My daughter, Sloane, is now about three months old. She somehow sleeps through the whole night (naps are another story), smiles when I try to work her name into everyday songs (“Sloane sets the city on fire” has been a hit of late), and now rolls onto her back with ease.
But… I’m not ready for her to roll. Rolling means I cannot look away for a second when she is on the changing table. Rolling means she could easily pin herself against something in her crib ever-so-perfectly and begin to suffocate. I liked her better when I was the only one who could roll her over!
But… she’s going to roll. Soon she’ll crawl. And then she’ll walk. Before I know it, we’ll be finding a nice-but-not-too-nice car for her to drive after getting her license.
I feel the same way about Gamestormers. I like my little prototype. It’s good. I can control it. I can control who plays it.
But… it needs to keep rolling along. I need to send it off to playtesters. They need to tell me what sucks about my game. They need to tell me what doesn’t make sense. They need to tell me what takes too long. They need to let me know what doesn’t work.
And that’s good. I’ll roll with the punches and use their ideas to take the game to the next level.
Just like Sloane, my game needs to keep growing up, even if I’ve gotten comfortable with the stage it is in.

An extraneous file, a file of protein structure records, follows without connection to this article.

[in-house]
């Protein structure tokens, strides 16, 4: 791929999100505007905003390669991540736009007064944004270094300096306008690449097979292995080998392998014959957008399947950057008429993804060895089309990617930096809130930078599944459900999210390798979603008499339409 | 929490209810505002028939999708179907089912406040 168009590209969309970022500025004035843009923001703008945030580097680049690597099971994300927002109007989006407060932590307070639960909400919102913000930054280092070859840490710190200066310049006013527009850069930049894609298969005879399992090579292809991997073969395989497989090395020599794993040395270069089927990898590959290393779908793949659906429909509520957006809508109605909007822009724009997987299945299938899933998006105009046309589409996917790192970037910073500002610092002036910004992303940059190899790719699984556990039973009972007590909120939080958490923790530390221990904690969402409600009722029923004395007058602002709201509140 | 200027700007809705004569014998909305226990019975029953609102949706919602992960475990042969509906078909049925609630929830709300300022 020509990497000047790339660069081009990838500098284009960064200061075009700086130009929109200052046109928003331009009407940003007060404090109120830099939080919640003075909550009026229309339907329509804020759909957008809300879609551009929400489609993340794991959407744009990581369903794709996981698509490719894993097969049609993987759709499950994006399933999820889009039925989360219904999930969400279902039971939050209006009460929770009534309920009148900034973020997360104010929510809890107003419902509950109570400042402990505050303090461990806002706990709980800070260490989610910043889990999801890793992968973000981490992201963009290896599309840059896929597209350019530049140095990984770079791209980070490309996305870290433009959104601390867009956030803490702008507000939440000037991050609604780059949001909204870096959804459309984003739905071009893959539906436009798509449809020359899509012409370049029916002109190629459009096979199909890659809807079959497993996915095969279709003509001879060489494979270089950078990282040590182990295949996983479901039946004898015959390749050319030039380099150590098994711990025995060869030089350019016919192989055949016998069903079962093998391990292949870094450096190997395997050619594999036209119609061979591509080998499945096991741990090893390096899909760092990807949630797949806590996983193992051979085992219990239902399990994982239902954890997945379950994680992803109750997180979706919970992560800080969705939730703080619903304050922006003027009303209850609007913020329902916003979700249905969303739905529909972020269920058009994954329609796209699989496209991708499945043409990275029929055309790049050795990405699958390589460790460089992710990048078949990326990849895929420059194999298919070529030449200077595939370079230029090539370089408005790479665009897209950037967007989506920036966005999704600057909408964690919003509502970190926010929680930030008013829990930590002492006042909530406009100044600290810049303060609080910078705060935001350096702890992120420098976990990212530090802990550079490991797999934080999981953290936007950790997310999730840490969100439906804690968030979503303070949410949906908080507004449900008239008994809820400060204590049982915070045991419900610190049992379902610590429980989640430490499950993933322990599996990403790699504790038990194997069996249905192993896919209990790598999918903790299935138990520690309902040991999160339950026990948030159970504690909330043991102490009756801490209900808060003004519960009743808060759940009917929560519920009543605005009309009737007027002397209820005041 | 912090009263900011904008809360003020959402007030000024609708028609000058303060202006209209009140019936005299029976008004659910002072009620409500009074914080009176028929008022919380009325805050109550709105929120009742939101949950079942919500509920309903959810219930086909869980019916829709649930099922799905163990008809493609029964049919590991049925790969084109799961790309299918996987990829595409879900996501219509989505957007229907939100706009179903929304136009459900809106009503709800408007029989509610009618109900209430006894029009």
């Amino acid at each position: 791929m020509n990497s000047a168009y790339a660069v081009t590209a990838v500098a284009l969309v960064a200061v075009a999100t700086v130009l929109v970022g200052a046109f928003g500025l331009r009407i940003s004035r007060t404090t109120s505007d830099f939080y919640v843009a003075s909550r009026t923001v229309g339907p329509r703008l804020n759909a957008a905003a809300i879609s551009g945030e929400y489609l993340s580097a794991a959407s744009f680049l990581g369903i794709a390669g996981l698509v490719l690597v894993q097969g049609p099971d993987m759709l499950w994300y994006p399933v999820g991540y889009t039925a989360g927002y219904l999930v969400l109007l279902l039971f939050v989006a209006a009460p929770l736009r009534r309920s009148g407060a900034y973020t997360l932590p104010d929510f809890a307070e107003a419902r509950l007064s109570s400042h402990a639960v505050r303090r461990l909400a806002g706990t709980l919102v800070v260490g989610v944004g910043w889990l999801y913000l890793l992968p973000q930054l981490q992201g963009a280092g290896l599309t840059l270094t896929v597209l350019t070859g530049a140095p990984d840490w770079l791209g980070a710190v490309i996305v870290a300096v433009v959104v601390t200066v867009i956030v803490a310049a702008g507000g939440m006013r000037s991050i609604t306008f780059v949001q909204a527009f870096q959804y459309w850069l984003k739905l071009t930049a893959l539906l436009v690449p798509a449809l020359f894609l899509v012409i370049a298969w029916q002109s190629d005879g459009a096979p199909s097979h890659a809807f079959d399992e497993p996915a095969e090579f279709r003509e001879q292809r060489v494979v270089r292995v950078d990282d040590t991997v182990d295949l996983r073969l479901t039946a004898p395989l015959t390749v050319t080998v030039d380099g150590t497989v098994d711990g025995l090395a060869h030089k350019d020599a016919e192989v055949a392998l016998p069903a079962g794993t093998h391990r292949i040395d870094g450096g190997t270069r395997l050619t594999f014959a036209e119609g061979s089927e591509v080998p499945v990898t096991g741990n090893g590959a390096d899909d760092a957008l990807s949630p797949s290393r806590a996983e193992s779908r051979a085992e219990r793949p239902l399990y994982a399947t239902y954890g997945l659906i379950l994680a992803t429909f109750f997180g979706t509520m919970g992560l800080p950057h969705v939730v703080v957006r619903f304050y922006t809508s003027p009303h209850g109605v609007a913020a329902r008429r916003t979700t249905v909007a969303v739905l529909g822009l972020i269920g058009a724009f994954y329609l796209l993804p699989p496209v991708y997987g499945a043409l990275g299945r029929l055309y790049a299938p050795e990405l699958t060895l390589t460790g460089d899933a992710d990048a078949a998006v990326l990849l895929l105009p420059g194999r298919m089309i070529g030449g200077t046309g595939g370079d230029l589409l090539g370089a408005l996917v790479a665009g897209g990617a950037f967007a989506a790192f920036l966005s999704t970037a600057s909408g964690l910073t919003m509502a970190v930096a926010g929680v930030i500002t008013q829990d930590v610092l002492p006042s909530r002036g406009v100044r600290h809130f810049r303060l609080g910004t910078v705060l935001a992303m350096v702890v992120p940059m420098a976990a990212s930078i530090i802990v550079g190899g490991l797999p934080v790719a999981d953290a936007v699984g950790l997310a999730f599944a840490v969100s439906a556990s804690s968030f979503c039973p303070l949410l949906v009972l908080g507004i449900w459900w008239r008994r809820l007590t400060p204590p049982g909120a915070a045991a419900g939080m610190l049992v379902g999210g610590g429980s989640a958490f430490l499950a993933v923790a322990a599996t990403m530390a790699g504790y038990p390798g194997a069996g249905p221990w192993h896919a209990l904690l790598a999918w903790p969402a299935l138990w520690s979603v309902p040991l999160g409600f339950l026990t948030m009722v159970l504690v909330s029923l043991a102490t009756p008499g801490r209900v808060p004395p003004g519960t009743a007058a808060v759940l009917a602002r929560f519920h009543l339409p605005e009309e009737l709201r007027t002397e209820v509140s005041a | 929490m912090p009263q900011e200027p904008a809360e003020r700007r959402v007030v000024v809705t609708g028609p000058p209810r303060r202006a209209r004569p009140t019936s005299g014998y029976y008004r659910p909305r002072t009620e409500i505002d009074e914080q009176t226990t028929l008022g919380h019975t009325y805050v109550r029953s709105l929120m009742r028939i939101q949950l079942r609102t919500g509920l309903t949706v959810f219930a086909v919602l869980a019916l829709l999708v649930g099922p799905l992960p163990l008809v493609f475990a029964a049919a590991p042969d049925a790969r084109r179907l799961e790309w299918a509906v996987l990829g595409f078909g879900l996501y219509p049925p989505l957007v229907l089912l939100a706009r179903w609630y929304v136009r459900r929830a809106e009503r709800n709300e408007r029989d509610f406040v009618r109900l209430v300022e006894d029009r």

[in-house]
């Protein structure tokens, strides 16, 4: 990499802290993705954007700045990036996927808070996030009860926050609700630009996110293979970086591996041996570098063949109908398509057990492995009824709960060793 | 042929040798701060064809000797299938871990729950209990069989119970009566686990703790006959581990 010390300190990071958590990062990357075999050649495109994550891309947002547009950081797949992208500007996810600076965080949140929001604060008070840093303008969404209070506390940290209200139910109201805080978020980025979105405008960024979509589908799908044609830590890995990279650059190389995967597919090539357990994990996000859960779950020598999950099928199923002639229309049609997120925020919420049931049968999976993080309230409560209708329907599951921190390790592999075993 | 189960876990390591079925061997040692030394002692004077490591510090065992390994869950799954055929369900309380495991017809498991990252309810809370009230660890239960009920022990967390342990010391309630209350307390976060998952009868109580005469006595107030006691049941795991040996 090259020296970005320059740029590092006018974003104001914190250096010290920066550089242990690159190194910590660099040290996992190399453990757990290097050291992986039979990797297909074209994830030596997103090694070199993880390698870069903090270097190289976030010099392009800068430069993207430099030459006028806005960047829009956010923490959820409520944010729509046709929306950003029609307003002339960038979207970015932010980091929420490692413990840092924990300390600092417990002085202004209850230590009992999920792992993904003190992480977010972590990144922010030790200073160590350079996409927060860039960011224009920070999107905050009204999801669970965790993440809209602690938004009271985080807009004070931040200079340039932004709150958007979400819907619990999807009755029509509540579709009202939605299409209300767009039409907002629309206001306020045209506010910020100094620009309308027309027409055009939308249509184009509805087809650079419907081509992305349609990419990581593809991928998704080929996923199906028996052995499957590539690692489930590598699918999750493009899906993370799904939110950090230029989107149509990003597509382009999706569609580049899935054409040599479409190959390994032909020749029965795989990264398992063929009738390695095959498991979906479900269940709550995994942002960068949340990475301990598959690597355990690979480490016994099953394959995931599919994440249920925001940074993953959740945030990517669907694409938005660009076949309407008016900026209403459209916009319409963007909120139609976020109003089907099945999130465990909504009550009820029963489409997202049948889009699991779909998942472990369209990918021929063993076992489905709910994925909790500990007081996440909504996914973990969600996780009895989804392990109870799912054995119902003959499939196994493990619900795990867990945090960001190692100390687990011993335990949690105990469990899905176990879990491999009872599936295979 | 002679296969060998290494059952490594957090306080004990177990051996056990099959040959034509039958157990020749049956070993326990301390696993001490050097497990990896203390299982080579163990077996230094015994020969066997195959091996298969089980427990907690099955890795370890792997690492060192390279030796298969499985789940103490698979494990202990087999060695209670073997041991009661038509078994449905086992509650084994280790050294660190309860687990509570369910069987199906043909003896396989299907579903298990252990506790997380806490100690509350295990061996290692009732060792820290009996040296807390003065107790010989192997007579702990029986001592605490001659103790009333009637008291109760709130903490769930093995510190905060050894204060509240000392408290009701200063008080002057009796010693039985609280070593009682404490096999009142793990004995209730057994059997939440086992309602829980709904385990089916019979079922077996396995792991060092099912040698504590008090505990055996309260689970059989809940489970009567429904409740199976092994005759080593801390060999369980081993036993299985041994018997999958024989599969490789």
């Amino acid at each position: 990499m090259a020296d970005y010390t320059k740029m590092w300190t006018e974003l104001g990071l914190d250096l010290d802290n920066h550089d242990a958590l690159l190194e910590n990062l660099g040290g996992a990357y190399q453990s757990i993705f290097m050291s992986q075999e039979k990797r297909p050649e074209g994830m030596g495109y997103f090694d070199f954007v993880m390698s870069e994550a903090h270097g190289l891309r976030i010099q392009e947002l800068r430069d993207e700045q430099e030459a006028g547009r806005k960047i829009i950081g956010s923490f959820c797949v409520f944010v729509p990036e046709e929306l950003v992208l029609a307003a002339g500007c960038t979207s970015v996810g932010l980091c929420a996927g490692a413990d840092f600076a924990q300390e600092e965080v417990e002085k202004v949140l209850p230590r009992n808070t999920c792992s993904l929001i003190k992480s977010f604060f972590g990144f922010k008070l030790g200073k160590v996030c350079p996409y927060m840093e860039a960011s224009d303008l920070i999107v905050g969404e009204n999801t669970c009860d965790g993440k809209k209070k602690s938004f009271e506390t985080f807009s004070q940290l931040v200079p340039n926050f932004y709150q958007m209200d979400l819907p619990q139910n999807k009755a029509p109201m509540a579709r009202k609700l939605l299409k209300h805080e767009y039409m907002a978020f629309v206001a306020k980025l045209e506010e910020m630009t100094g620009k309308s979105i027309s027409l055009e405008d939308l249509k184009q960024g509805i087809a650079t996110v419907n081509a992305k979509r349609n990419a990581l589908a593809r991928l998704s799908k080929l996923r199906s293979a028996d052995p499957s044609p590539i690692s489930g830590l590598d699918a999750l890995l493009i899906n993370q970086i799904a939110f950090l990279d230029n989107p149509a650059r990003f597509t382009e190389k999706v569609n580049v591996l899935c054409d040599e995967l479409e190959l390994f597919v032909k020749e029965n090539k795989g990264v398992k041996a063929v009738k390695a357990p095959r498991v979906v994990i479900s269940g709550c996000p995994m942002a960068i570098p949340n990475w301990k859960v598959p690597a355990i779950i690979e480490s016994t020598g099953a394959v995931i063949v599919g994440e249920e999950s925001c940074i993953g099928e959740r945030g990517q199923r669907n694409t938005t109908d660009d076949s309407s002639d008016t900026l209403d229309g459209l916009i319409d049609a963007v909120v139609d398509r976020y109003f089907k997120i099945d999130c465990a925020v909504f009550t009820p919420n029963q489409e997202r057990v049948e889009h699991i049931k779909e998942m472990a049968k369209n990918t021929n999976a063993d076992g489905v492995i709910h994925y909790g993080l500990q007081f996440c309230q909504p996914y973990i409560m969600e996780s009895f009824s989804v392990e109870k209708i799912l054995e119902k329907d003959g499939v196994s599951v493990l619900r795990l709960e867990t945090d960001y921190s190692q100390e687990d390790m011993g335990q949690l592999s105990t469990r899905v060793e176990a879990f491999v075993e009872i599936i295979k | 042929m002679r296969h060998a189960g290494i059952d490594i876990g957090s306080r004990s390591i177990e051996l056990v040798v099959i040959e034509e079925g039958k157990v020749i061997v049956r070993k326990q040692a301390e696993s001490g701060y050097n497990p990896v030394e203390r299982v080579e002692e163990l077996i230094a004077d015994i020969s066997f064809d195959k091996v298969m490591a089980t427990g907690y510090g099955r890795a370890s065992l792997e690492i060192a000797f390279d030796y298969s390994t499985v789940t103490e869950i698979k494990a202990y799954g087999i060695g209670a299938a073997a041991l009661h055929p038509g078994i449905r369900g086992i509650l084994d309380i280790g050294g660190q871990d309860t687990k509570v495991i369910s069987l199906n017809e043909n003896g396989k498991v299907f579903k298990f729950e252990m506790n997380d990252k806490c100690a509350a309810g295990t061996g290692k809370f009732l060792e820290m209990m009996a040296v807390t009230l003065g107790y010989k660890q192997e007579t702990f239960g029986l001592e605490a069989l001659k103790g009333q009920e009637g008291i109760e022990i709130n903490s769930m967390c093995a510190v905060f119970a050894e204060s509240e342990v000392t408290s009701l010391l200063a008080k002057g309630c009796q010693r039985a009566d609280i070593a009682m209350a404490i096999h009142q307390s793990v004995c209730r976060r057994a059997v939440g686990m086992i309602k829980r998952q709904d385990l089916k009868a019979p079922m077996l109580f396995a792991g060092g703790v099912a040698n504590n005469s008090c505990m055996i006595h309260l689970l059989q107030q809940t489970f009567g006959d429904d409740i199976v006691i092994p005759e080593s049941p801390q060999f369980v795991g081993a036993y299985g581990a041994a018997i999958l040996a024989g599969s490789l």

So, I’m entering the prototype phase with a sense of excitement and anticipation. If you are wondering what goes into playtesting, here’s what I’ve got for you:
- It’s a minimum viable product that still represents the end vision of the game – for me, this means stickers pasted on blank dice, a small print run of cards from DriveThruCards.com, some plastic counters as currency, and other “fake it ’til you make it” solutions to the game’s assets. It will, however, be enough for playtesters to get a feel for the game
- Data, data, data – I’m asking playtesters to share a variety of qualitative and quantitative data. For numbers, I’m collecting data on how long games take, how old/young players are, and 1-5 scale questions about balance, flow, etc. For qualitative data, I’m giving players a space to reflect on what worked and what didn’t after each playthrough. I’ll hopefully interview players as well to ask more specific questions.
- Target market AND a variety of gamers – I not only want to know if my target market likes the game (right now that is teachers and those interested in game design), but I also want to see if my audience is wide or narrow too. So, with that in mind, I’m reaching out primarily to those in teaching and in the gaming space, and hoping that they’ll play with a variety of casual and serious gamers, young and old gamers, and everyone in between. I will hopefully get some good understanding of who I can market the game towards after playtesting.
If you haven’t already, feel free to sign up to become a playtester! You can sign up at gamestormedu.com/gamestormers AND sign up for our newsletter and/or Facebook group.